If social media has taught us anything, it’s that the best pictures are candid (or at least, give the impression of being candid; see “plandid”). While candid beauty shots are great for Instagram, candid screenshots of your desktop taken by hackers are definitely no fun. Unfortunately, this could have been happening to you for years—without your knowledge or consent.
This is the frightening reality of Windows users who have fallen victim to Zacinlo, a malware so sophisticated it has evaded cyber security experts since 2012. Here’s what we know so far about this sneaky cyber threat—and how you can protect yourself against similar attacks in future.
Cracking Windows and slipping in undetected
Upon its 2015 debut, Microsoft’s Windows 10 operating system (OS) was widely considered to be the benchmark for cyber security—boasting features that, as one journalist put it, “protect the core kernel from malware and prevent attackers from remotely taking control of the machine.” Throughout the years, Windows 10 has maintained its status as the gold standard of cyber security, but even it proves no match for Zacinlo.
Launched in 2012, the Zacinlo malware was only discovered by Romanian researchers in 2017—and its existence was first made public in June of this year. In an era in which frequent, high-profile security breaches have cyber security specialists on high alert, it’s rare for a cyber threat to go unnoticed for so long—but Zacinlo is a rare breed of malware.
The rootkit malware installs itself on the lowest levels of Windows, where detection is most unlikely. Even if it is detected, Zacinlo disables antivirus and anti-malware programs and writes itself into the Windows registry, rendering attempts to remove it by rebooting or even reinstalling Windows ineffective.
Lurking out of sight, spying from within
Once installed, Zacinlo uploads system data to its command and control server, which removes AV packages, programs that compete with its core adware mission, and any other software that might interfere with its operation. Zacinlo begins serving pop-up ads to the victim’s desktop. In the background, meanwhile, it runs a browser with no user interface. This two-part method tricks the end user into clicking on links that they can’t see, giving Zacinlo the green light to commit ad fraud and install other malware onto their device. All the while, the malware covertly snaps screen captures of user activity and sends it to its server.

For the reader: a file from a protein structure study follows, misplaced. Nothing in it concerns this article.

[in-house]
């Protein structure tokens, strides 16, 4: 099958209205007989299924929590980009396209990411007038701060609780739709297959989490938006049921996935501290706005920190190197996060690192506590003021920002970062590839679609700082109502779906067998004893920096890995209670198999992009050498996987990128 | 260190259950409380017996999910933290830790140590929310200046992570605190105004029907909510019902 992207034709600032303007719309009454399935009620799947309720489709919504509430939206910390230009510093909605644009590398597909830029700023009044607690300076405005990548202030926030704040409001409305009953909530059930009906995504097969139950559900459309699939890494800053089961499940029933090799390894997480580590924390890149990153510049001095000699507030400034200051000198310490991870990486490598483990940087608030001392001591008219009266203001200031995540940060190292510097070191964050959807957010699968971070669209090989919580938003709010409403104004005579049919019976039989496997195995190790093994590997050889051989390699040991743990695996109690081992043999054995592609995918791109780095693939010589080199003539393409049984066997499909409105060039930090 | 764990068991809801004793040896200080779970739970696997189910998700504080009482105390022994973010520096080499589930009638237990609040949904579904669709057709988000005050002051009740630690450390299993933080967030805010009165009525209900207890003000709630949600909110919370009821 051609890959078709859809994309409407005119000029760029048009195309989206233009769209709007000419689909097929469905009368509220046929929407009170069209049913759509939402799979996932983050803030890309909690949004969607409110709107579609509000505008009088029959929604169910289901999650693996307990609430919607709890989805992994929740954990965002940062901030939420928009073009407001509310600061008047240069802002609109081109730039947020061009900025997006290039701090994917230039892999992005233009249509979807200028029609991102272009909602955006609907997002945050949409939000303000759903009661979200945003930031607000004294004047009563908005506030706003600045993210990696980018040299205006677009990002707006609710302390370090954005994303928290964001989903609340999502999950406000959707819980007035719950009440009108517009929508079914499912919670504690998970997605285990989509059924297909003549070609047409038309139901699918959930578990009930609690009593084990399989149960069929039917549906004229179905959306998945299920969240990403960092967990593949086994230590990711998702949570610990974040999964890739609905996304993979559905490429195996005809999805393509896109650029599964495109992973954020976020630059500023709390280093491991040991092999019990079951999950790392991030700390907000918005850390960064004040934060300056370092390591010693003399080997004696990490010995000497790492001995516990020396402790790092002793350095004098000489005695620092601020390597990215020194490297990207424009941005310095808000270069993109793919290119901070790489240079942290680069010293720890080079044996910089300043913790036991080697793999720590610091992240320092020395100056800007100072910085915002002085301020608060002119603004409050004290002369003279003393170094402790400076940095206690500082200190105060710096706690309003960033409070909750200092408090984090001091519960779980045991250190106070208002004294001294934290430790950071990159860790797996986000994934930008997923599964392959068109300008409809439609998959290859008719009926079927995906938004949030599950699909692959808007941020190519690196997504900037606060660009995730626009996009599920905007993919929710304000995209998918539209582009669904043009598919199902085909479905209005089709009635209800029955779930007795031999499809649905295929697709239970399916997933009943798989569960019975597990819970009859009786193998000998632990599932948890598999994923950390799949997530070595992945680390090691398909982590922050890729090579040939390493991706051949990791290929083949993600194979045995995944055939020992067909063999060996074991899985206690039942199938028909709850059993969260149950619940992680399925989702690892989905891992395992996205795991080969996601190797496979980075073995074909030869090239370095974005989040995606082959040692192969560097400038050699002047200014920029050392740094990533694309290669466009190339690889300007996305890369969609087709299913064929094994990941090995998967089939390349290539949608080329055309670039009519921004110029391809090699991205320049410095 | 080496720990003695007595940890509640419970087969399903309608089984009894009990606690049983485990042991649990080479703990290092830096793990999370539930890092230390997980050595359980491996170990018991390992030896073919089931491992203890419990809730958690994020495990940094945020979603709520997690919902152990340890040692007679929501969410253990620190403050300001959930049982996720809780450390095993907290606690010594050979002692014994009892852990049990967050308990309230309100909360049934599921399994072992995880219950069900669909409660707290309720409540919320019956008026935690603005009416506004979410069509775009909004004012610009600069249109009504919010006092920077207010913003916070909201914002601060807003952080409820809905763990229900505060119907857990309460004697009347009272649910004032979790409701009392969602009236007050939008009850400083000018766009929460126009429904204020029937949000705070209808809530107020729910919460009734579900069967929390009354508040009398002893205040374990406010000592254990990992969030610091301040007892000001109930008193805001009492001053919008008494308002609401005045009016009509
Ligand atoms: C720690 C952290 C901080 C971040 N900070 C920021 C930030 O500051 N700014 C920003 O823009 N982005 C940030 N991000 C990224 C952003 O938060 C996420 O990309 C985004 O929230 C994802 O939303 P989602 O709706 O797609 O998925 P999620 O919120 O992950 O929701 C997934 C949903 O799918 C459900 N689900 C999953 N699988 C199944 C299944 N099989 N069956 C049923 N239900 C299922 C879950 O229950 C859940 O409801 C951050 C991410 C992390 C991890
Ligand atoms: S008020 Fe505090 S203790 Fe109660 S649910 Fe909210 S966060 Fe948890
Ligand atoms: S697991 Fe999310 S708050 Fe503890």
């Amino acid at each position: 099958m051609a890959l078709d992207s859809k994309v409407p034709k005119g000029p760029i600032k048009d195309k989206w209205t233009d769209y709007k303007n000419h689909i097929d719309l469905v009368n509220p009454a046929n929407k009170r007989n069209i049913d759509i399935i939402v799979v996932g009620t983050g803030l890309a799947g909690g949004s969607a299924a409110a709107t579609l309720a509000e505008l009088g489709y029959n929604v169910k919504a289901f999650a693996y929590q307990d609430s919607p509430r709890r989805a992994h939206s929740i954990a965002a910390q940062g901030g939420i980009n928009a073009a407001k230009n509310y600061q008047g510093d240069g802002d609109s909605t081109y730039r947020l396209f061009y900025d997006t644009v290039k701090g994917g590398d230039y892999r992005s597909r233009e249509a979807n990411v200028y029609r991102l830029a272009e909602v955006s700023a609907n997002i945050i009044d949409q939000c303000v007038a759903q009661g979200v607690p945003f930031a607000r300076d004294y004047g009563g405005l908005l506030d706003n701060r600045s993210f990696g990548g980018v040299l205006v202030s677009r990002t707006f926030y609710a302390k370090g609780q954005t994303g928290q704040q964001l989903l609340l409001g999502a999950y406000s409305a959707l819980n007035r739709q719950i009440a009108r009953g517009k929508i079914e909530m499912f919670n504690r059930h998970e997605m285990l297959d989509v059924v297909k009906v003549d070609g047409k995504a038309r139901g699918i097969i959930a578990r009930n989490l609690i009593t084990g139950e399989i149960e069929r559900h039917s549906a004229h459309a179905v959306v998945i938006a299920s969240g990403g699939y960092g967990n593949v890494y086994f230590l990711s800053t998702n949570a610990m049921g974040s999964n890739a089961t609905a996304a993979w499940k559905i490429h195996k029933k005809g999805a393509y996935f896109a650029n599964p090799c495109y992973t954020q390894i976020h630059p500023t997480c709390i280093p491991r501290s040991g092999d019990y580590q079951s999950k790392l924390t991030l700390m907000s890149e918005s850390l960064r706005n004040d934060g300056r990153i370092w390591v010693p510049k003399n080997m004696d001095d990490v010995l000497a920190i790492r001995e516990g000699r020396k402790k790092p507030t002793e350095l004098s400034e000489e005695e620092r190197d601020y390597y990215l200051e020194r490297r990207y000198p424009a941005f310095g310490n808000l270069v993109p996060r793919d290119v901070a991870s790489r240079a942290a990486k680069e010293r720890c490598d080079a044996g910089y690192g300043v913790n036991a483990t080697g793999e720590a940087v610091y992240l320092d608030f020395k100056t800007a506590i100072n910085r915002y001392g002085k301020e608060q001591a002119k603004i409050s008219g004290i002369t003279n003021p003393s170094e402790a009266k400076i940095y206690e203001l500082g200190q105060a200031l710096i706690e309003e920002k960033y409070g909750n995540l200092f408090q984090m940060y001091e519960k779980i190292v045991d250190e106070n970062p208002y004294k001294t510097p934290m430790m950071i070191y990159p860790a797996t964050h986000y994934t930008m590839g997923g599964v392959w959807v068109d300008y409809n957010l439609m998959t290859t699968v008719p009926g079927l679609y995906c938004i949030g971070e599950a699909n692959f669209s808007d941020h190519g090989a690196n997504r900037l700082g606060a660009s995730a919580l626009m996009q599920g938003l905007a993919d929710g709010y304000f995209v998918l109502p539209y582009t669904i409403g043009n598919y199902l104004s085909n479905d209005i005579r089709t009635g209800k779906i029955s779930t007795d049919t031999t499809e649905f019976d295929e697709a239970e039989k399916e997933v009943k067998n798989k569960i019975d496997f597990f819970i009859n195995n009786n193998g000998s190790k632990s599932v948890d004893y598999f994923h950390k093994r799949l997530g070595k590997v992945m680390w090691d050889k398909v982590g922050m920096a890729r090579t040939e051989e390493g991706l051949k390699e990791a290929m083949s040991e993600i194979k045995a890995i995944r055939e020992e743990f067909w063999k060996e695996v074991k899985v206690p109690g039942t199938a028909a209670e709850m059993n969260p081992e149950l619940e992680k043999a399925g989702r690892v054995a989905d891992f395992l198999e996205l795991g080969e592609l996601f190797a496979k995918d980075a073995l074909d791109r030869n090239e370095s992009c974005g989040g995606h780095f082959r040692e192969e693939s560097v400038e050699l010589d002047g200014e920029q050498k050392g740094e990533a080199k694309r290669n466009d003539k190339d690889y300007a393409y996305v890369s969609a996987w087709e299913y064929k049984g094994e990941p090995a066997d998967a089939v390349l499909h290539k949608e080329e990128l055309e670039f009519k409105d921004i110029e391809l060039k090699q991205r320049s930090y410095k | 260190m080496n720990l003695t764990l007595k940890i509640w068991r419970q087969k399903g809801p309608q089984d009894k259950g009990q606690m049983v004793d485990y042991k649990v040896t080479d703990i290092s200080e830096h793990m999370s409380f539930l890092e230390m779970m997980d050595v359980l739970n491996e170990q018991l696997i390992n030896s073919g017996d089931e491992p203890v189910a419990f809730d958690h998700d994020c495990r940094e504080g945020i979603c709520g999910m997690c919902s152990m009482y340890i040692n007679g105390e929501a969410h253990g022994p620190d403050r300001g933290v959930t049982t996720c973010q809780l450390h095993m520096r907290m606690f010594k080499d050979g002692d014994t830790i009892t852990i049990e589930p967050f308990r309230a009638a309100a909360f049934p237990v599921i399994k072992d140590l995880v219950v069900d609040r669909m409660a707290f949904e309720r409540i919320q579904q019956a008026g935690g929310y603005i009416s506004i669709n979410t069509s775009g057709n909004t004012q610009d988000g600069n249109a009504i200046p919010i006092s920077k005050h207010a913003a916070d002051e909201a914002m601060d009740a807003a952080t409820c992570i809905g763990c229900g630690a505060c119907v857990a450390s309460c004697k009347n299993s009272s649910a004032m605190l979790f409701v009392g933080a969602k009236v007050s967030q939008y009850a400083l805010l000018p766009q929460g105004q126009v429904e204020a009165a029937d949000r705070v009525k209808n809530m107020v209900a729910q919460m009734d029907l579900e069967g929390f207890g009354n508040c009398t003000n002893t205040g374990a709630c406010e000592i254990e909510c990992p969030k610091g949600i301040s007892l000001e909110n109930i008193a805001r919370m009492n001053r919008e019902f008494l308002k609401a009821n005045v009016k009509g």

As if this weren’t enough, Zacinlo has the ability to set up a man-in-the-middle operation on the victim’s computer, allowing it to siphon off data like logins, passwords, and banking information. It also redirects browser requests and brings the user to fake web pages.
The vast majority of Zacinlo victims (90%) are running Microsoft Windows 10, although a small percentage use Windows 7 or 8. While most are located in the U.S., victims have been identified in other regions of the world, including Western Europe, China, and India.
Protecting yourself from Zacinlo and other threats
What can you do when a cyber menace is cracking Windows and slipping in undetected? Start by strengthening your system’s firewall. A properly configured firewall blocks threats like Zacinlo from entry. And if the malware is already on your device, you can count on your firewall to prevent it from communicating with its command and control server.
If you don’t have a firewall system in place, believe it may be time for an upgrade, or want to ensure that your existing firewall is functioning at full capacity, eMazzanti can help. Our expert team of cyber security and firewall specialists are on hand to keep your OS secure and your most sensitive data safe from prying eyes. To find out more, get in touch today.
Bryan Antepara: IT Specialist
Bryan Antepara is a leader in Cloud engagements with a demonstrated history of digital transformation of business processes with the user of Microsoft Technologies powered by the team of eMazzanti Technologies engineers.
Bryan has a strong experience working with Office 365 cloud solutions, Business Process, Internet Information Services (IIS), Microsoft Office Suite, Exchange Online, SharePoint Online, and Customer Service.
He has the ability to handle the complexity of moving data in and out of containers and cloud sessions, makes him the perfect candidate to help organizations large and small migrate to new and more efficient platforms. Bryan is a graduate of the University of South Florida and is Microsoft Certification holder.